An immigration lawyer has been publicly reprimanded by a federal appeals court for misconduct because his failure to meet briefing deadlines and other scheduling requirements forced the dismissal of 10 cases.  The U.S. Court of Appeals for the Second Circuit yesterday adopted a grievance committee report that said Lawrence Spivak had dropped the ball in 10 cases and blamed his clients in nine of them. In some of the cases he offered the unacceptable defense that the appeals were unlikely to succeed.  Spivak, a solo practitioner in Jackson Heights and Jamaica, Queens, also took referrals from clients for $500 but never met with them, the court said in In re Lawrence Spivak, 10-90006-am.  But Spivak also persuaded the circuit's Committee on Admissions and Grievances that he should only be reprimanded because of mitigating factors, including that a suspension would devastate his practice.  The Second Circuit adopted that report and issued the reprimand by summary order yesterday.  "I reviewed the order and I intend to comply with all the requirements of the order and take all the corrective steps the Second Circuit is requiring me to take," Spivak said in an interview.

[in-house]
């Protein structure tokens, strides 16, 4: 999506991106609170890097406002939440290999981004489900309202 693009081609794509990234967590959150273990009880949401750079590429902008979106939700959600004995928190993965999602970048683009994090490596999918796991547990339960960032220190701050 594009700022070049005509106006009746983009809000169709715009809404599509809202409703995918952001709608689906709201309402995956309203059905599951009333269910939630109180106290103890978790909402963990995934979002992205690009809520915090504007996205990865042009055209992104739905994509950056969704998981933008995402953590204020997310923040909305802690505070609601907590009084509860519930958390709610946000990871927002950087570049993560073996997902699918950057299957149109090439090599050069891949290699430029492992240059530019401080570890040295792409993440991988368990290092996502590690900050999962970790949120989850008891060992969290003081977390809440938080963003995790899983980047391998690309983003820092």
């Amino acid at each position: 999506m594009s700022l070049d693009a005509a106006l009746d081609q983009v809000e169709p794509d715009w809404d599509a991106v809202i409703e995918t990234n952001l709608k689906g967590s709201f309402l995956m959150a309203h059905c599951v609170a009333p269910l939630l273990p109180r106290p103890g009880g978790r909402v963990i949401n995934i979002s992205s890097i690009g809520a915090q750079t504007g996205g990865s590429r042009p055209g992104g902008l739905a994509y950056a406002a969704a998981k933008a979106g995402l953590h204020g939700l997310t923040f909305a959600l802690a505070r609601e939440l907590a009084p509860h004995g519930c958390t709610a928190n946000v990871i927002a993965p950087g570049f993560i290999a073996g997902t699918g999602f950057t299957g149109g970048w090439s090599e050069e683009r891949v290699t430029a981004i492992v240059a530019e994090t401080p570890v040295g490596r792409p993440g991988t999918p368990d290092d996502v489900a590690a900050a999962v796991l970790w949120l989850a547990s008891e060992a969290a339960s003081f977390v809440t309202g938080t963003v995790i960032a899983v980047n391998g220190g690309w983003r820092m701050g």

A graduate of Hofstra University School of Law who has been in practice since 1987, Spivak appeared on Nov. 10, 2010, before the committee composed of Eileen Blackwood of Kohn Rath Blackwood &   Danon in Hinesburg, Vt.; Evan Davis of Cleary Gottlieb Steen & Hamilton; Gerald Walpin, formerly of counsel at Katten Muchin Rosenman; and Michael Patrick of Fragomen, Del Rey, Bernsen & Loewy.  The committee report states that Spivak's practice in 2007 was 60 percent immigration, with the remainder real estate and general civil litigation. By the time of the 2010 hearing, his practice had shifted to 90 percent real estate and 10 percent immigration.  Spivak specialized in family-based petitions, especially filings to the U.S. Consulate in Bangladesh, removal defense and federal appeals.  He told the committee he lost 10 Russian clients in 2007, a blow to his practice that also consumed time because of his need to transfer files. He also told the committee that family problems, including the health of his wife, put increasing pressure on his time. But he admitted that a "procrastination problem" contributed to him missing several deadlines on appeals, even after securing extensions.  "There is no doubt that the record shows a disturbing pattern of inattention to deadlines, negligence and cavalier attitudes towards the Court's orders and procedures that are wholly inconsistent with the expectations attached to an attorney practicing before this, or any Court," the committee wrote.  The committee weighed mitigating factors, including the most "compelling" factor of family problems, as well as the fact that Spivak did not gain personally from his failure to meet the scheduling orders, he had made efforts to wind down his Second Circuit practice, and he was implementing a new calendar system in his office and had hired a part-time assistant.  The committee also took note of the impact a more severe sanction could have had on Spivak, as it quoted a supplemental response he filed in December 2010.  Spivak, the committee said, "also makes clear that even a short-term suspension 'would have devastating, long-term effects upon my practice and my personal life,' as he would likely lose the majority of his clients and would not have the financial wherewithal to sustain his household while attempting to re-build his law practice."